“My pitches were higher than I expected,” Iwakuma said through his translator, Daisuke Sekiba.

“Today it was dry and the ball was slippery. I was losing my grip.”

With his best pitch not so effective, Iwakuma found a way to give the Mariners five pretty good innings, allowing three runs on six hits to pick up the win.

“I thought he threw the ball well,” Wedge said. “He was up a little bit late, but he did (a good job) putting the ball on the ground when he needed to. He used all of his pitches. … He continues to be strong. It was another good day for Kuma.”

Iwakuma said the fifth inning – when he hit one batter, walked another and allowed a few hits –may have been a product of fatigue.

“I was a little tired at the end,” he said. “I could feel it.”

SPRING TRAINING RECAP

MARINERS 6, ATHLETICS 5 (at Phoenix Municipal Stadium)

The facts: The Mariners pushed their Cactus League winning streak to five games with a 6-5 win over division rival Oakland. Seattle starter Hisashi Iwakuma (2-0) picked up the win, pitching five innings and giving up three runs on six hits with two walks. The Mariners banged out nine hits with Michael Morse hitting his sixth homer of the season. That’s the 44th home run this spring for Seattle — most in the big leagues.

Play of the game: It wasn’t made by the Mariners. It was made by the Athletics’ Coco Crisp. The diminutive center fielder made a highlight-reel catch, scaling the wall in deep left-center field and robbing Jesus Montero of what looked to be a sure home run. Crisp nearly doubled off Justin Smoak, who was so certain the ball wouldn’t be caught that he was past second base when Crisp came down with the ball.

Who was hot: Dustin Ackley had a nice day, going 2-for-4 with two run-scoring singles. Ackley is still working to perfect the changes in his swing and is showing signs of success. He hit a hard ground ball up the middle in the sixth inning to score Smoak from second. In the eighth inning, Ackley pulled a ball down the line to score Morse.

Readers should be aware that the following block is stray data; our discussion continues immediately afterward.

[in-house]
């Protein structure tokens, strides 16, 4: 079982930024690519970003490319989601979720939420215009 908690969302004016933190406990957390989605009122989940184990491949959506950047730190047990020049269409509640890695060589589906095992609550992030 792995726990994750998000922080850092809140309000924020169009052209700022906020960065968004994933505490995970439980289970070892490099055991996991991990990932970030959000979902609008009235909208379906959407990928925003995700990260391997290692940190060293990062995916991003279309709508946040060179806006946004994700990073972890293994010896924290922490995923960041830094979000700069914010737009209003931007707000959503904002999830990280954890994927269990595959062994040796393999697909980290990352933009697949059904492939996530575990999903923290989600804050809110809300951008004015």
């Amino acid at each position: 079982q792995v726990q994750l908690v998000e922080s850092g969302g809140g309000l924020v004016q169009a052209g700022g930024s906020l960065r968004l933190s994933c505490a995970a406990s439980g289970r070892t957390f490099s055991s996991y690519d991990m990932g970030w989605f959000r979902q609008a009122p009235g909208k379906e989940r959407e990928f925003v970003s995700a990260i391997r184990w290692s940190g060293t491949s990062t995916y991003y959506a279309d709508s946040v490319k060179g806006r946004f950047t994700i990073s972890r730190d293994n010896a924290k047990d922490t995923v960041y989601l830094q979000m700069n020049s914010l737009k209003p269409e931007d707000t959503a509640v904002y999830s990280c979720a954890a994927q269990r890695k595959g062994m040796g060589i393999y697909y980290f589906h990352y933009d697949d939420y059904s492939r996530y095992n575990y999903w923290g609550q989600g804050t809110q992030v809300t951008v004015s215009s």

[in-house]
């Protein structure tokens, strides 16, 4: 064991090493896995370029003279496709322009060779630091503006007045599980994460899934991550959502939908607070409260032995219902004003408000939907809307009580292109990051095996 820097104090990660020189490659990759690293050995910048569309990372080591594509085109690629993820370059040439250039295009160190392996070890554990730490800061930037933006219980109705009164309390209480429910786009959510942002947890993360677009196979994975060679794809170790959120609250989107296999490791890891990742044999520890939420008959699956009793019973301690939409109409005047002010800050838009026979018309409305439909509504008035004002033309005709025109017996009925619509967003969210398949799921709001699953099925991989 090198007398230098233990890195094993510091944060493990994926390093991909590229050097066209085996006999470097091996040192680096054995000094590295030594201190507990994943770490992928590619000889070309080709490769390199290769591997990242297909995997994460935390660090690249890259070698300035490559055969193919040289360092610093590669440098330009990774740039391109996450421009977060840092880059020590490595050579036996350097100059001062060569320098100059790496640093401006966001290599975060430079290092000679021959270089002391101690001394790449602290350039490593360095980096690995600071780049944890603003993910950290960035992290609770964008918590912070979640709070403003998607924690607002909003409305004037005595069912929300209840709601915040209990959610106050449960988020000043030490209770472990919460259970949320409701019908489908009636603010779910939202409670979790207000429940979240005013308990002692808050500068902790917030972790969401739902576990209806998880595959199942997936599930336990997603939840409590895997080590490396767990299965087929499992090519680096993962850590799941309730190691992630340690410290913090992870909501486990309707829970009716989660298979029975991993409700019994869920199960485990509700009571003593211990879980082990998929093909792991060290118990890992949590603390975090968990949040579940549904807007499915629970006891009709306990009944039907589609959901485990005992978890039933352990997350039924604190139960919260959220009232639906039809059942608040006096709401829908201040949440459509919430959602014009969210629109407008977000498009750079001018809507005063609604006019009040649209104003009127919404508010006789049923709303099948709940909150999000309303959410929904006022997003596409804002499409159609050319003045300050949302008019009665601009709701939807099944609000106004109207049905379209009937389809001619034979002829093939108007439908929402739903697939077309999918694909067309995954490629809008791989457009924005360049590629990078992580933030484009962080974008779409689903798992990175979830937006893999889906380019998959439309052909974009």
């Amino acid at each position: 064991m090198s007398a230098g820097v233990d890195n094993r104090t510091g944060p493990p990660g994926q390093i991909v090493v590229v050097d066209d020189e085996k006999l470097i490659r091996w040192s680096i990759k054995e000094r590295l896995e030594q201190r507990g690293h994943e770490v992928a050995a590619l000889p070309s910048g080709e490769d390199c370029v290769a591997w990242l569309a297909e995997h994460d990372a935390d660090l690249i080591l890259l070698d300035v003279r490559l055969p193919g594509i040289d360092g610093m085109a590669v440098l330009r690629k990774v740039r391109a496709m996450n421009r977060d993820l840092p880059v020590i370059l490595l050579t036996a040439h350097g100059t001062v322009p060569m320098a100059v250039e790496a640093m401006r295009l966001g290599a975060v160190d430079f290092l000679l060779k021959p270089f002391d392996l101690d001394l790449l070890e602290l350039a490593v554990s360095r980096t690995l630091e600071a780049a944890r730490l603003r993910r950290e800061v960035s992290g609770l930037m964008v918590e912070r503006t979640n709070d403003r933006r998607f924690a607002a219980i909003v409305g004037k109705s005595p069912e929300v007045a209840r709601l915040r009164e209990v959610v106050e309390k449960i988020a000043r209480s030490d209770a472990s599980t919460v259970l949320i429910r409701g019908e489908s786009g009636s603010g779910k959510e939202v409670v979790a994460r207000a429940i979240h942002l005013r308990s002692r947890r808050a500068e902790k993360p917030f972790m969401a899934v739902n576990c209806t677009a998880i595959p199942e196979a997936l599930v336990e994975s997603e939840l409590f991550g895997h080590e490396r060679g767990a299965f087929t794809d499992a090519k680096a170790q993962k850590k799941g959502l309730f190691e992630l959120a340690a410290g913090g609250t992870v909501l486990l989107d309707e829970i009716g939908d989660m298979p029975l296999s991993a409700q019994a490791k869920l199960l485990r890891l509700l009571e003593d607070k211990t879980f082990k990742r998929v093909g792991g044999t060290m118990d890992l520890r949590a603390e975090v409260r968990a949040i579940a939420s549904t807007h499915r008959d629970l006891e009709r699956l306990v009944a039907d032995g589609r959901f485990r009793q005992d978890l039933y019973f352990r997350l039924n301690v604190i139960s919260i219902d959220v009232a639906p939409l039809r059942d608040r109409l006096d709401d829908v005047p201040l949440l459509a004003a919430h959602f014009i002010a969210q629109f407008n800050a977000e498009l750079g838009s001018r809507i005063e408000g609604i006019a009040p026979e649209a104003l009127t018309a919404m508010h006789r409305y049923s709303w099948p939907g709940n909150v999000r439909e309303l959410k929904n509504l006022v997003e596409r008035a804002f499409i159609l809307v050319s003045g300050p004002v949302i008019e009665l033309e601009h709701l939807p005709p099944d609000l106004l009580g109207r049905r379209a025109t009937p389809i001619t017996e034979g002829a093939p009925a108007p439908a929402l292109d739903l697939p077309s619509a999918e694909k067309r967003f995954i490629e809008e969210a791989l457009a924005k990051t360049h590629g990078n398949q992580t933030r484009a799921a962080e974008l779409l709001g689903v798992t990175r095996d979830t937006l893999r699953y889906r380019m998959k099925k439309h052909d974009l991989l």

Who was not: Casper Wells had an 0-for-4 day with three strikeouts. Wells is now 0-for-10 after missing five games with a stiff neck. Wells’ batting average has dropped to .200 (7-for-34) this spring. Much of his production came from back-to-back games where he went 5-for-9 with 9 RBI.

Quotable: “It was a great opportunity for him to pitch that ninth inning. He’s been very consistent all camp. He’s been very impressive. And he was again today.” — Manager Eric Wedge on reliever Carson Smith.

Extra innings: Smith has yet to allow a run this spring in six appearances and six innings pitched. … Smoak continues to hit well from the left side, scalding a single in the second inning and yanking a double down the line in the sixth inning. … Brad Miller continues to impress. He had a key two-run double to left-center for the Mariners.

On tap: The Mariners return to Peoria Stadium today to face the San Francisco Giants at 7:05 p.m. in the first of three night games in four days. Right-hander Brandon Maurer will start for the Mariners, with Tom Wilhelmsen, Charlie Furbush and Stephen Pryor also scheduled to pitch. The Giants will start left-hander Barry Zito. The game will be televised on Root Sports and broadcast on 710-AM.

ryan.divish@thenewstribune.com 253-597-8483 blog.thenewstribune.com/mariners @RyanDivish ryan.divish@thenewstribune.com

The Olympian is pleased to provide this opportunity to share information, experiences and observations about what's in the news. Some of the comments may be reprinted elsewhere in the site or in the newspaper. We encourage lively, open debate on the issues of the day, and ask that you refrain from profanity, hate speech, personal comments and remarks that are off point. Thank you for taking the time to offer your thoughts.

Commenting FAQs | Terms of Service